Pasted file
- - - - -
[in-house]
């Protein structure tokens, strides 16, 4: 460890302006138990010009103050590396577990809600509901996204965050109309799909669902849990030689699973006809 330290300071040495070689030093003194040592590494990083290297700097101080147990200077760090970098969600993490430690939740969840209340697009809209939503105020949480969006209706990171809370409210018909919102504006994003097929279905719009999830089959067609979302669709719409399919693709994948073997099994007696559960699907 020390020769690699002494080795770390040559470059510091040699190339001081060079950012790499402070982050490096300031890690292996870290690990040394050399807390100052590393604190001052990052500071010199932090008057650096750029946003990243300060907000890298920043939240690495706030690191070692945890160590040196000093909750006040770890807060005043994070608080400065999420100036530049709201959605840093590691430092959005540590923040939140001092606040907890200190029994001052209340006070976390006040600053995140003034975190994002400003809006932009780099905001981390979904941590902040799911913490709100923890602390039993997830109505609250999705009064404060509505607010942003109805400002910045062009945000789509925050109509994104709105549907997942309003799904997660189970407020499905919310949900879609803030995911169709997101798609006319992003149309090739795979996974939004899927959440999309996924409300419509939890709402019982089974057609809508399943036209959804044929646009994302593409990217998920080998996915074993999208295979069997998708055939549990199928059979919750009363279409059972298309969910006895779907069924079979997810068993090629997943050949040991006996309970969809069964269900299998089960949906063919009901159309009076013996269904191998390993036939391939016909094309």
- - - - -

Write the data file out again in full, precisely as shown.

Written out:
[in-house]
């Protein structure tokens, strides 16, 4: 460890302006138990010009103050590396577990809600509901996204965050109309799909669902849990030689699973006809 330290300071040495070689030093003194040592590494990083290297700097101080147990200077760090970098969600993490430690939740969840209340697009809209939503105020949480969006209706990171809370409210018909919102504006994003097929279905719009999830089959067609979302669709719409399919693709994948073997099994007696559960699907 020390020769690699002494080795770390040559470059510091040699190339001081060079950012790499402070982050490096300031890690292996870290690990040394050399807390100052590393604190001052990052500071010199932090008057650096750029946003990243300060907000890298920043939240690495706030690191070692945890160590040196000093909750006040770890807060005043994070608080400065999420100036530049709201959605840093590691430092959005540590923040939140001092606040907890200190029994001052209340006070976390006040600053995140003034975190994002400003809006932009780099905001981390979904941590902040799911913490709100923890602390039993997830109505609250999705009064404060509505607010942003109805400002910045062009945000789509925050109509994104709105549907997942309003799904997660189970407020499905919310949900879609803030995911169709997101798609006319992003149309090739795979996974939004899927959440999309996924409300419509939890709402019982089974057609809508399943036209959804044929646009994302593409990217998920080998996915074993999208295979069997998708055939549990199928059979919750009363279409059972298309969910006895779907069924079979997810068993090629997943050949040991006996309970969809069964269900299998089960949906063919009901159309009076013996269904191998390993036939391939016909094309």